Patients do not benefit from early use of Integrilin

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ORLANDO, Fla.—In patients with high risk of MI, early utilization of eptifibatide (Integrilin) is not superior to delayed, provisional use during PCI, according to research presented Monday at the 58th annual American College of Cardiology (ACC) scientific sessions, and simultaneously published in the New England Journal of Medicine.

The EARLY ACS study (Early Glycoprotien IIb/IIIa Inhibition in Non-ST-Segment Elevation Acute Coronary Syndromes) sought to clarify the best strategy for eptifibatide (Millennium Pharmaceuticals/Schering-Plough) use, an antiplatelet drug therapy implemented in clinical practice for 10 years. The researchers examined two common strategies of eptifibatide utilization in patients with high-risk of MI: early intravenous injection upon immediate arrival at the hospital and delayed, provisional injection during PCI.

"The drivers for our study are the gaps that exist in the practice guidelines for when and how best to use eptifibatide, an already tested and proven treatment, in the context of other modern therapies that have evolved since the drug was first introduced," said L. Kristin Newby, MD, associate professor of medicine at Duke University Medical Center, Durham, N.C., who co-presented the study. "Guidelines in North America and Europe vary in their recommendations regarding early use vs. delayed provisional treatment with eptifibatide and drugs like it. Individual hospitals and individual clinicians in all regions apply these recommendations differently."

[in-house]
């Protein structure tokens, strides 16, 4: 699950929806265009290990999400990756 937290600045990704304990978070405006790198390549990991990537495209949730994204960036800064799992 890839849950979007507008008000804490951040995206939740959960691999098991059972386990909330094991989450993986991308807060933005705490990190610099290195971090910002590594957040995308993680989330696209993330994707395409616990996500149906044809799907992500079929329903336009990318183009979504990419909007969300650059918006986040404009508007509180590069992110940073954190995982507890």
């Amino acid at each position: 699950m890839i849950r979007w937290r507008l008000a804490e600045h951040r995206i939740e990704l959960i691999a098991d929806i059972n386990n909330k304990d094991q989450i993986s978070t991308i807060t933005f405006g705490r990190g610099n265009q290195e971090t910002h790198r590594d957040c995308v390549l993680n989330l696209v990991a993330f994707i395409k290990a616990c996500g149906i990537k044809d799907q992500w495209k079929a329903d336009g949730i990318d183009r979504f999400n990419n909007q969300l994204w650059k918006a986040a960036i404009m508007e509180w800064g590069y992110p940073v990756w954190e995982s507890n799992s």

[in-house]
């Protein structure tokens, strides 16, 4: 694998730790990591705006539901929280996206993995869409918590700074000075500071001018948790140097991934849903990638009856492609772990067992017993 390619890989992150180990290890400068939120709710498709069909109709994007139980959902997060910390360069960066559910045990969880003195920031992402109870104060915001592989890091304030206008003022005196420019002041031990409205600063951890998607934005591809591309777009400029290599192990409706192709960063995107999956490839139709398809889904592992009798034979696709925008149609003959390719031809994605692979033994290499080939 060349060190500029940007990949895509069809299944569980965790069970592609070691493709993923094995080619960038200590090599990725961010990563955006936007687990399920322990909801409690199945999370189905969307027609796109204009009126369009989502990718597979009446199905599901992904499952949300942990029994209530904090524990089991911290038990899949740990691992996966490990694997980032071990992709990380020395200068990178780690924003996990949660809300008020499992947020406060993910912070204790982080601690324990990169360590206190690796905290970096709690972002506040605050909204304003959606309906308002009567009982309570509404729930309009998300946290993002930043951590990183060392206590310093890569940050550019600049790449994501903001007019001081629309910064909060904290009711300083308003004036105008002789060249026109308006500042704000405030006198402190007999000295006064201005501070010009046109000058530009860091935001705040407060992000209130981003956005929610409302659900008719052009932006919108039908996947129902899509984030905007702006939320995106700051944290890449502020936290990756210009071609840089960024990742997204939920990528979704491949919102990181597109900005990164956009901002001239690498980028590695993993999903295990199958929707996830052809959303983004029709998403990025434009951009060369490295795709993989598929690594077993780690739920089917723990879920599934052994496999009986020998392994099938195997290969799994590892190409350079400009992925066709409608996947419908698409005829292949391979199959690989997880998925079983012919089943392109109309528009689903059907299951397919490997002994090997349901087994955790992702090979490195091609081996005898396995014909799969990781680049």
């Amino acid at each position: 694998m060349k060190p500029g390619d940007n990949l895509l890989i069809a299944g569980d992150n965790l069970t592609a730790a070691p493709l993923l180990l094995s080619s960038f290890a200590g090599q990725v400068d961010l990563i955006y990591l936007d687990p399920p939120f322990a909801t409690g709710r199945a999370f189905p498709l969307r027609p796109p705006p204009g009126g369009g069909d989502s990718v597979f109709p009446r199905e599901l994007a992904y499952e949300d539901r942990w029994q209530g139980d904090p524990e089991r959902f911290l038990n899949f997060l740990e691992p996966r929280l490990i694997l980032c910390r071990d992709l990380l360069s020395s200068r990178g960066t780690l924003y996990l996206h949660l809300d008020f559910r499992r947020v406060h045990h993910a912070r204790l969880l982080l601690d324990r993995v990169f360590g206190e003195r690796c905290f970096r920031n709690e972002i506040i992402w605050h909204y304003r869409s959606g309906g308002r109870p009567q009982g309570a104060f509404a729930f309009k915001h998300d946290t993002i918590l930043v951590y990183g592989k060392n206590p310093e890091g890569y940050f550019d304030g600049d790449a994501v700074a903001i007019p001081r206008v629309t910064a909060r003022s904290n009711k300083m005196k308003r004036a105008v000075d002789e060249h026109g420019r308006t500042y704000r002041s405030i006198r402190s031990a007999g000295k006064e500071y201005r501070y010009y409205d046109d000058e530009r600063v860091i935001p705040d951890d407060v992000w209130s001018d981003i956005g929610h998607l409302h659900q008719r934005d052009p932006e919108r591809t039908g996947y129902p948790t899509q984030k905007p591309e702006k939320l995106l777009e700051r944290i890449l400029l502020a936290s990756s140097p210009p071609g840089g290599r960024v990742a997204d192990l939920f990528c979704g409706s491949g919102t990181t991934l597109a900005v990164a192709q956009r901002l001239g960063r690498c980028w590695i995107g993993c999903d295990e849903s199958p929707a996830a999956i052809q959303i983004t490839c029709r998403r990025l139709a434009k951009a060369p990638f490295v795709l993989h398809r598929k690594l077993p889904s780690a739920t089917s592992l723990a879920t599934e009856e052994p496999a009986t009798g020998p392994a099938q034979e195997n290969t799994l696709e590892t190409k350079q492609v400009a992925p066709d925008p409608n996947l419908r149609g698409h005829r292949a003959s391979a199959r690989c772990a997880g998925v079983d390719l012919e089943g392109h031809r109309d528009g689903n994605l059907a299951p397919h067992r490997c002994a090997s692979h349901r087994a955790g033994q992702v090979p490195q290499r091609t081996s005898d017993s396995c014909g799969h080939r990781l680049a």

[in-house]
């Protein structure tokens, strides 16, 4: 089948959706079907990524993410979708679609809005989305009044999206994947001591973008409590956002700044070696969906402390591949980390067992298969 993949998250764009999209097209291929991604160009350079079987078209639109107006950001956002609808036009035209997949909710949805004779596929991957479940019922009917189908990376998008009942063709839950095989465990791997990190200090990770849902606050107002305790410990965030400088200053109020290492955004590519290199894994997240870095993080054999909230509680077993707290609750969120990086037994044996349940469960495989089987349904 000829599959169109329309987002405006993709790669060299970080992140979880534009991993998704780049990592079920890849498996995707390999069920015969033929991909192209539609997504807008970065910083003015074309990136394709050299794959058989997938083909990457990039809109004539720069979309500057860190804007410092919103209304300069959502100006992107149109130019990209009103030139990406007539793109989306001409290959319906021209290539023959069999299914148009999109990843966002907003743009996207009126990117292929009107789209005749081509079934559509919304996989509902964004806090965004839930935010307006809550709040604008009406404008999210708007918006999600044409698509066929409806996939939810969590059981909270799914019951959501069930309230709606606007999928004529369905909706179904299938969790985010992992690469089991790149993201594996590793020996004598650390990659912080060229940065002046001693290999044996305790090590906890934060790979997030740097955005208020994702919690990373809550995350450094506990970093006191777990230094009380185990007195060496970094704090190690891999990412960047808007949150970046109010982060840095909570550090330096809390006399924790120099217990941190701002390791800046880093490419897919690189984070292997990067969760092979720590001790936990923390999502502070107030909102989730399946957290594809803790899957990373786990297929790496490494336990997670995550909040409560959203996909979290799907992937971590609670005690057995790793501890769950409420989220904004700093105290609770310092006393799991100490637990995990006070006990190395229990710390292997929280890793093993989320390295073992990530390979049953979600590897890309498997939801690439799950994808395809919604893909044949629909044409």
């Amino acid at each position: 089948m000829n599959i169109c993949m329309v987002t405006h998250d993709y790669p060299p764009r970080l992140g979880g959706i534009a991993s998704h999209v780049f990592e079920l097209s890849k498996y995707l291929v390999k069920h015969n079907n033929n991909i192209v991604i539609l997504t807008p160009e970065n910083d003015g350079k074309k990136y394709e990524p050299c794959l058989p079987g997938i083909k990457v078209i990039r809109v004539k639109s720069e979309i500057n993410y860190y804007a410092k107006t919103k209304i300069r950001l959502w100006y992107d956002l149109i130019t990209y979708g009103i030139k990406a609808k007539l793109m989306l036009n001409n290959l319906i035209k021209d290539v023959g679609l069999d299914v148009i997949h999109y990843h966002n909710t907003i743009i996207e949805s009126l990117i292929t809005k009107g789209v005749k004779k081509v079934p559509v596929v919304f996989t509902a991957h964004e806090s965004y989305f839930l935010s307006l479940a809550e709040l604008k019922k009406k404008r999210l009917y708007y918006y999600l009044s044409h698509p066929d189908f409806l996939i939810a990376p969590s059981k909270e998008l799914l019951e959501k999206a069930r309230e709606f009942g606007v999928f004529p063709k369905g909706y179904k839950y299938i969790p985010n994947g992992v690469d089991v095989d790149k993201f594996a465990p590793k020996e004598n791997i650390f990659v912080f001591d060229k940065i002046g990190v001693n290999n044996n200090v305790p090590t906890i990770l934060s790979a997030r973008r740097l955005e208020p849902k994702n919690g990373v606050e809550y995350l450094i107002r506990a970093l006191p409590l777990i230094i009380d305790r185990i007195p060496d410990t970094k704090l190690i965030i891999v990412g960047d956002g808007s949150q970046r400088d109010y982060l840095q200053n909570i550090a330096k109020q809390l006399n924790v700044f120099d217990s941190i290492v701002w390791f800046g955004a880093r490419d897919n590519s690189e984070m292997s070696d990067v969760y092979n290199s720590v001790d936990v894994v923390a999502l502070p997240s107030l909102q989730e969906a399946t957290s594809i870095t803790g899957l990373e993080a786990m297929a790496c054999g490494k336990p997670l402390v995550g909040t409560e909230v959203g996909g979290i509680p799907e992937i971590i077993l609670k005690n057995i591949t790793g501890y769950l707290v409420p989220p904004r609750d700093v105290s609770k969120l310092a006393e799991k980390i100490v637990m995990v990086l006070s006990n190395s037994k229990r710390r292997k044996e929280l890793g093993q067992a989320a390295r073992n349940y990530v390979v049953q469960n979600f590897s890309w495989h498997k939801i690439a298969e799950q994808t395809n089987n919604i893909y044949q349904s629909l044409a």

The trial was a randomized, double-blind, controlled study of early eptifibatide vs. provisional eptifibatide during PCI with standard background antithrombin therapy. The researchers enrolled 9,492 patients, all of whom were scheduled to undergo an invasive strategy 12 to 96 hours after starting the study drug.

The primary efficacy endpoint for EARLY ACS was composite all-cause death, MI and recurrent ischemia requiring urgent revascularization or thrombotic bailout during the first 96 hours. The secondary endpoint was death or MI through 30 days. The safety endpoints included bleeding, transfusions, stroke and serious adverse events.

At its final enrollment, Newby noted that EARLY ACS had a 98 percent power to detect a 22.5 percent reduction in the 96-hour primary composite with early eptifibatide versus delayed, provisional eptifibatide and 81 percent power for a 15 percent reduction in 30-day death or MI.

The researchers found that neither efficacy endpoint was the strategy of early eptifibatide use in all high-risk patients better than the delayed, provisional use of eptifibatide prior to PCI. Furthermore, early eptifibatide initiation was associated with more bleeding.

"Our study, although not the final word regarding eptifibatide, has helped shed a light on how to best use eptifibatide among high-risk patients," Newby said. "In general, physicians can feel comfortable with a strategy of delayed, provisional administration after a decision to proceed to PCI is made." As far as patients are concerned, the primary results from EARLY ACS are the key message - an early routine strategy of eptifibatide is not superior to a delayed provisional strategy."

However, Newby noted that if subgroups of patients with high likelihood of benefit and low bleeding risk could be identified, "it might be reasonable to consider early eptifibatide use in selected high-risk non-ST-elevation ACS patients, who are intended to undergo angiography." She added that the EARLY ACS group is currently performing analyses to further identify those subgroups, which should be released later this year.

"We have addressed an important question of clinical practice that was previously left open in our guidelines, and the decision was left up to the physician to either start now or start later. Our study shows that there are not really any benefits from starting early-and even shows the potential for bleeding risks," Newby concluded.